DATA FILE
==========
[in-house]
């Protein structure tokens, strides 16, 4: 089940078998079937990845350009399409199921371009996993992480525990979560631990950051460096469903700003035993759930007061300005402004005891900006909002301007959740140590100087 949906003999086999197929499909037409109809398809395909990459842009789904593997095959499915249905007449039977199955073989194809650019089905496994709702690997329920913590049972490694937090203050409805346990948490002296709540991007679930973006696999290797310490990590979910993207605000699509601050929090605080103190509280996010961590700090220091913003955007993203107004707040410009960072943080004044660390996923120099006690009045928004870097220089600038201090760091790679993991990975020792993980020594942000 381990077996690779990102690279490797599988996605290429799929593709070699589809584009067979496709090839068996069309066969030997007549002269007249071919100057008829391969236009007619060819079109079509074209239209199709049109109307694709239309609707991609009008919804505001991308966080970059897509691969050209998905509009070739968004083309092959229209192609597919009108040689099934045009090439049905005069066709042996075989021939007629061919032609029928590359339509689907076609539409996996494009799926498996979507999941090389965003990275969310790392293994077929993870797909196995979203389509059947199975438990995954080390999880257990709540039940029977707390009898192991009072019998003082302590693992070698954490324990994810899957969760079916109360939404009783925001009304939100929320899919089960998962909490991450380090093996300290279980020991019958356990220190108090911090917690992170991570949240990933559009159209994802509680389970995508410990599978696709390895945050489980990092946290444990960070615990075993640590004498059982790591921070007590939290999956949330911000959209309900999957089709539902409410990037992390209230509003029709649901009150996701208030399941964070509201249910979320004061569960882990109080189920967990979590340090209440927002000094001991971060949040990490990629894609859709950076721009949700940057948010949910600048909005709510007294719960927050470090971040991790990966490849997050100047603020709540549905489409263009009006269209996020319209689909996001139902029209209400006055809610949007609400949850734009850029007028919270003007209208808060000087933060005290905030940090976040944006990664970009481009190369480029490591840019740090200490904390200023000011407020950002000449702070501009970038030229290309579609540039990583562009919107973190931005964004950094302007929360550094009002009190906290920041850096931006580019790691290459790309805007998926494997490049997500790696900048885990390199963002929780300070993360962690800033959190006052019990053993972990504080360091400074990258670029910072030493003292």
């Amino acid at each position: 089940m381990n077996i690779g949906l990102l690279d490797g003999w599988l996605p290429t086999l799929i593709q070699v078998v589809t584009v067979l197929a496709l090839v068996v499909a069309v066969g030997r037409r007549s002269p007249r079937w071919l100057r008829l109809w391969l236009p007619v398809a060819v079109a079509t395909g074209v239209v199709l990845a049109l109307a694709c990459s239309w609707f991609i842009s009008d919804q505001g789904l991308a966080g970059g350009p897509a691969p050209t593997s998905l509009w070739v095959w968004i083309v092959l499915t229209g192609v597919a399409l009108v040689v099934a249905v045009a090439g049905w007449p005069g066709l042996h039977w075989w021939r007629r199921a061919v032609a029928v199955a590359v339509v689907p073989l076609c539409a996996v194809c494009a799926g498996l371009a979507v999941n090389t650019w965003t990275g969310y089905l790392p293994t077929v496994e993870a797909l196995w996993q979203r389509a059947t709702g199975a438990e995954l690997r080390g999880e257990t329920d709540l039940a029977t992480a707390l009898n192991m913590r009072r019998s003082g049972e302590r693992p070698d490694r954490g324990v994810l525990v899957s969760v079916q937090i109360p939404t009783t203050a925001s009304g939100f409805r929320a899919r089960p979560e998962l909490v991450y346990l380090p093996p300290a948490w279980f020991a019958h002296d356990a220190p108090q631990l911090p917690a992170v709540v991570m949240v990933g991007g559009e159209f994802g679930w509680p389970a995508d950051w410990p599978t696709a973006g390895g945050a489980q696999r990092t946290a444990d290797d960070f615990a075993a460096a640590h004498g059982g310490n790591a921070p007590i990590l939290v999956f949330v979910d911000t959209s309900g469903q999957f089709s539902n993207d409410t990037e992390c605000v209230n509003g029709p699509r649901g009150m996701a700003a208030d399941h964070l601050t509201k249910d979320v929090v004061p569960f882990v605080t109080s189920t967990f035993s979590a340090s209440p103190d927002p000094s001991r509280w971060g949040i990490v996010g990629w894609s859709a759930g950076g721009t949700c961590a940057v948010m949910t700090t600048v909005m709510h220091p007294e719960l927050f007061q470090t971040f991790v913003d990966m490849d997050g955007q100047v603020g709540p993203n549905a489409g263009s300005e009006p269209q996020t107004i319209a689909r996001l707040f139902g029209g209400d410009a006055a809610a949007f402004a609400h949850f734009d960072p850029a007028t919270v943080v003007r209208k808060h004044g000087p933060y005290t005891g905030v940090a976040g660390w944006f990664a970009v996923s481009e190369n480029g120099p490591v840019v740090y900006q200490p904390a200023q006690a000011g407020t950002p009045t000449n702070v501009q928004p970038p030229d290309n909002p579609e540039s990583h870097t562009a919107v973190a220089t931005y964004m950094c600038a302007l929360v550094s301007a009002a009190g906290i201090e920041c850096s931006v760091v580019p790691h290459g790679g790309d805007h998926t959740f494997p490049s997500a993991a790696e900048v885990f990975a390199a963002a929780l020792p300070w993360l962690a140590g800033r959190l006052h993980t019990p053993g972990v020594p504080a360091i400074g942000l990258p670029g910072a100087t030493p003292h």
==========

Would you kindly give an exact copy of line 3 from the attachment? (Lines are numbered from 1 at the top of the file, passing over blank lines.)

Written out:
């Amino acid at each position: 089940m381990n077996i690779g949906l990102l690279d490797g003999w599988l996605p290429t086999l799929i593709q070699v078998v589809t584009v067979l197929a496709l090839v068996v499909a069309v066969g030997r037409r007549s002269p007249r079937w071919l100057r008829l109809w391969l236009p007619v398809a060819v079109a079509t395909g074209v239209v199709l990845a049109l109307a694709c990459s239309w609707f991609i842009s009008d919804q505001g789904l991308a966080g970059g350009p897509a691969p050209t593997s998905l509009w070739v095959w968004i083309v092959l499915t229209g192609v597919a399409l009108v040689v099934a249905v045009a090439g049905w007449p005069g066709l042996h039977w075989w021939r007629r199921a061919v032609a029928v199955a590359v339509v689907p073989l076609c539409a996996v194809c494009a799926g498996l371009a979507v999941n090389t650019w965003t990275g969310y089905l790392p293994t077929v496994e993870a797909l196995w996993q979203r389509a059947t709702g199975a438990e995954l690997r080390g999880e257990t329920d709540l039940a029977t992480a707390l009898n192991m913590r009072r019998s003082g049972e302590r693992p070698d490694r954490g324990v994810l525990v899957s969760v079916q937090i109360p939404t009783t203050a925001s009304g939100f409805r929320a899919r089960p979560e998962l909490v991450y346990l380090p093996p300290a948490w279980f020991a019958h002296d356990a220190p108090q631990l911090p917690a992170v709540v991570m949240v990933g991007g559009e159209f994802g679930w509680p389970a995508d950051w410990p599978t696709a973006g390895g945050a489980q696999r990092t946290a444990d290797d960070f615990a075993a460096a640590h004498g059982g310490n790591a921070p007590i990590l939290v999956f949330v979910d911000t959209s309900g469903q999957f089709s539902n993207d409410t990037e992390c605000v209230n509003g029709p699509r649901g009150m996701a700003a208030d399941h964070l601050t509201k249910d979320v929090v004061p569960f882990v605080t109080s189920t967990f035993s979590a340090s209440p103190d927002p000094s001991r509280w971060g949040i990490v996010g990629w894609s859709a759930g950076g721009t949700c961590a940057v948010m949910t700090t600048v909005m709510h220091p007294e719960l927050f007061q470090t971040f991790v913003d990966m490849d997050g955007q100047v603020g709540p993203n549905a489409g263009s300005e009006p269209q996020t107004i319209a689909r996001l707040f139902g029209g209400d410009a006055a809610a949007f402004a609400h949850f734009d960072p850029a007028t919270v943080v003007r209208k808060h004044g000087p933060y005290t005891g905030v940090a976040g660390w944006f990664a970009v996923s481009e190369n480029g120099p490591v840019v740090y900006q200490p904390a200023q006690a000011g407020t950002p009045t000449n702070v501009q928004p970038p030229d290309n909002p579609e540039s990583h870097t562009a919107v973190a220089t931005y964004m950094c600038a302007l929360v550094s301007a009002a009190g906290i201090e920041c850096s931006v760091v580019p790691h290459g790679g790309d805007h998926t959740f494997p490049s997500a993991a790696e900048v885990f990975a390199a963002a929780l020792p300070w993360l962690a140590g800033r959190l006052h993980t019990p053993g972990v020594p504080a360091i400074g942000l990258p670029g910072a100087t030493p003292h």